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    CREATING THE FUTURE IN THE TOWNSHIP OF LANGLEY: “A presentation many years ago by Patrick Condon put me on the path to integration. Patrick’s storytelling made me realize that everything we do has an effect somewhere else,” says Ramin Seifi, the Township’s General Manager of Engineering & Community Development


    “When the previous General Manager of Engineering retired in 2011, our Chief Administrative Officer listened when I presented the case for doing both jobs – Engineering and Community Development,” stated Ramin Seifi. “The Township needed more integration to respond to the demands on infrastructure and the risks to the environment resulting from rapid population growth. Achieving integration depended on the Township having a better structure.”

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    CREATING THE FUTURE IN THE TOWNSHIP OF LANGLEY: “When we are in harmony with nature, things will go well,” stated Colin Wright, former General Manager of Engineering (2004-2011)


    “As municipalities, we are the focal point. We have to show leadership on-the-ground if our society is to achieve sustainability. In Langley, we believe there is a sea-change about to happen. The community is ready for green infrastructure,” stated Colin Wright in 2007. “When people ask what do I do, my answer is that I build cities. To do that, and do it well, we have to be in harmony with nature. This also applies to our corporate philosophy.”

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    CREATING THE FUTURE IN THE TOWNSHIP OF LANGLEY: “Integration allows us to cascade from watershed planning down to the site,” stated Stephen Richardson, the Township’s Director of Development Services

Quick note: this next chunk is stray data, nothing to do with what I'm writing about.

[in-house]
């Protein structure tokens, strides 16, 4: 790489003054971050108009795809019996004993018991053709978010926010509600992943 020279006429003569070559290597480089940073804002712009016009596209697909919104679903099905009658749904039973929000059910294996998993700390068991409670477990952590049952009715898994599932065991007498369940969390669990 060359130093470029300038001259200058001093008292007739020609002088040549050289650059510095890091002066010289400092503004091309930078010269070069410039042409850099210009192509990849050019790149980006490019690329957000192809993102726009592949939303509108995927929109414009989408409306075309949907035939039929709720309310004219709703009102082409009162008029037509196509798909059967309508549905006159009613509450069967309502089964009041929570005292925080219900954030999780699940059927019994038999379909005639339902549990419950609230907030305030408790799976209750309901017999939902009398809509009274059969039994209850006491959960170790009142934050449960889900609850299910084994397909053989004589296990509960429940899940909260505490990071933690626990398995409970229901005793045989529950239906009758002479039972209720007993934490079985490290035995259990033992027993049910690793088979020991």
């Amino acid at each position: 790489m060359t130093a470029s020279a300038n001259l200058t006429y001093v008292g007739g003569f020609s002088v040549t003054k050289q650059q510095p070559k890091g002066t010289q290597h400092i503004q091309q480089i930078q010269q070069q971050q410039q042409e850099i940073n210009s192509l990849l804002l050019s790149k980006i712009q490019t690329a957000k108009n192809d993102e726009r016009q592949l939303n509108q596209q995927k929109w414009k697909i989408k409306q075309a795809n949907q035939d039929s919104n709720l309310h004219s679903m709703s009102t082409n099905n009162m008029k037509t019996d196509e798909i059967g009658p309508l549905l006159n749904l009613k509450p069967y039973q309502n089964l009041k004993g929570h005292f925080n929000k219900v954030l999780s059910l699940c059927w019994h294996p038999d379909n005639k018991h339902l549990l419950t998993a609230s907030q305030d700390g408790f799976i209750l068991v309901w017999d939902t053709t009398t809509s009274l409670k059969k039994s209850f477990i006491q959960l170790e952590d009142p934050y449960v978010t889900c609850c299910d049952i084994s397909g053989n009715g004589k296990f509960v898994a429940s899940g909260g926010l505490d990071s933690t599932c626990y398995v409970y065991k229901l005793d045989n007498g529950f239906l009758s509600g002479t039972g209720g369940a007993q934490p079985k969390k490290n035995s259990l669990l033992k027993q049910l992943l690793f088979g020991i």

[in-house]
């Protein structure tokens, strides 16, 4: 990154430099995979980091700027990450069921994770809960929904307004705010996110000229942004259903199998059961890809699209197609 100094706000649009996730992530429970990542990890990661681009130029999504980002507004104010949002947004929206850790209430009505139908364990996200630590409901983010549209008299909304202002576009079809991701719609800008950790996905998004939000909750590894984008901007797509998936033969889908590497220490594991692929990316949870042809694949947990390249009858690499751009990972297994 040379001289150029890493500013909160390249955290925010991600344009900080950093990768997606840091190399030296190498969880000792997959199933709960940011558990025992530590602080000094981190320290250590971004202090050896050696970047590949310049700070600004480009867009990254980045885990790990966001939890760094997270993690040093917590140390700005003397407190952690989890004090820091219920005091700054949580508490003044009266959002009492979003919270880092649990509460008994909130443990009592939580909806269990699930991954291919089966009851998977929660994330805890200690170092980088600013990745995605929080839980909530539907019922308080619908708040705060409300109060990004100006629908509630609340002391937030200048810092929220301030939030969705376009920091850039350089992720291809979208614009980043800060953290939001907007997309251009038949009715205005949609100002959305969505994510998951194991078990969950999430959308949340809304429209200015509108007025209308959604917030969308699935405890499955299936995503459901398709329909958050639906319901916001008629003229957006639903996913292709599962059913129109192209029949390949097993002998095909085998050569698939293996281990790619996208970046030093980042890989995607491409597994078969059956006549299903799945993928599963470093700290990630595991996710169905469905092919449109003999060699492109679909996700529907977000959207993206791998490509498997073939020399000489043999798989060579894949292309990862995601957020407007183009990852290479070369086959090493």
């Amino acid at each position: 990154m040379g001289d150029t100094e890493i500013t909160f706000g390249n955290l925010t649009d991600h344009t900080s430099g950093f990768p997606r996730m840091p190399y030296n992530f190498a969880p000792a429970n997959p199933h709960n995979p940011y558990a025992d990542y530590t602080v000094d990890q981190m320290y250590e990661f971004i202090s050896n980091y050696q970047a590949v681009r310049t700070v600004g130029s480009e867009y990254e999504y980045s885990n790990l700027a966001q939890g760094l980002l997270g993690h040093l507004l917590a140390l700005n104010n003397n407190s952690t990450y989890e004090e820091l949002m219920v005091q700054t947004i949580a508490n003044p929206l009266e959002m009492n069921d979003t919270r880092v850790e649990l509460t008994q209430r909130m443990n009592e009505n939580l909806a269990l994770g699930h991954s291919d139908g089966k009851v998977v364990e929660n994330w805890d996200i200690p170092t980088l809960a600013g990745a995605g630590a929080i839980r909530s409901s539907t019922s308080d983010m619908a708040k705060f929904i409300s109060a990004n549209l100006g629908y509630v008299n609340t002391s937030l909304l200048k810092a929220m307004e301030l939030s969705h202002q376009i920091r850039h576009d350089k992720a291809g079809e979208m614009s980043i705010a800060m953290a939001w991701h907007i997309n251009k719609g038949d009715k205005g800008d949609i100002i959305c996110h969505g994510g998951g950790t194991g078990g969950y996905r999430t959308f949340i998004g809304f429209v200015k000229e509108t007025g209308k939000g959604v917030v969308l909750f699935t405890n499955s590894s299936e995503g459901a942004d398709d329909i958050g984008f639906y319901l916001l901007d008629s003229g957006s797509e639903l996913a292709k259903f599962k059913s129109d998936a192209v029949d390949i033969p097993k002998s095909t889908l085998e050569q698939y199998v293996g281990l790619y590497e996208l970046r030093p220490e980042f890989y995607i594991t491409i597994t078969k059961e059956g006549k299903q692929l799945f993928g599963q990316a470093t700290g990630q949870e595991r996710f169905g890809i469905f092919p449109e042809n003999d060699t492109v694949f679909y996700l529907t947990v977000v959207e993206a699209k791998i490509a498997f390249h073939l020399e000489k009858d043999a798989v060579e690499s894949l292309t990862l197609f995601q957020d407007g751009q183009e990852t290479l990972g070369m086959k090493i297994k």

“Integration leads to efficiencies,” stated Stephen Richardson. “The purpose in having the three groups within one section is to integrate the pieces of any development proposal. So, in terms of the three professional disciplines represented by the departments, the whole is greater than the sum of its parts. This synergy allows us to catch the pieces that might otherwise be missed.”

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    CREATING THE FUTURE IN THE TOWNSHIP OF LANGLEY: “The Township is a living demonstration of adaptive management in action,” wrote Kim Stephens in the Watershed Case Profile released by Partnership for Water Sustainability in British Columbia (October 2017)


    The phrase ‘Convening for Action’ means use what we have learned so that we can take action and make a difference in our professional lives to change the way we develop land. “The essence of the adaptive approach is to ‘learn by doing’ and to change direction when there is a better way,” explained Kim Stephens. “The Township has done that, and has gone full circle a number of times in adapting green infrastructure innovation in successive neighbourhoods.”

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    CREATING THE FUTURE IN THE TOWNSHIP OF LANGLEY: “The whole is greater than the sum of the parts. Site development is integrated. The components inform design,” explained Dave Cocking, Manager of the Township’s Green Infrastructure Services Department


    “Our integrated process results in a better community,” stated Dave Cocking. “The infrastructure we build today is integrated. We recognize that each part is a component of the whole. We strive to make all the parts work together without compromising any component. Working together, we are solving community design issues. We have a shared goal – improve the community and provide amenities. This requires integrated thinking.”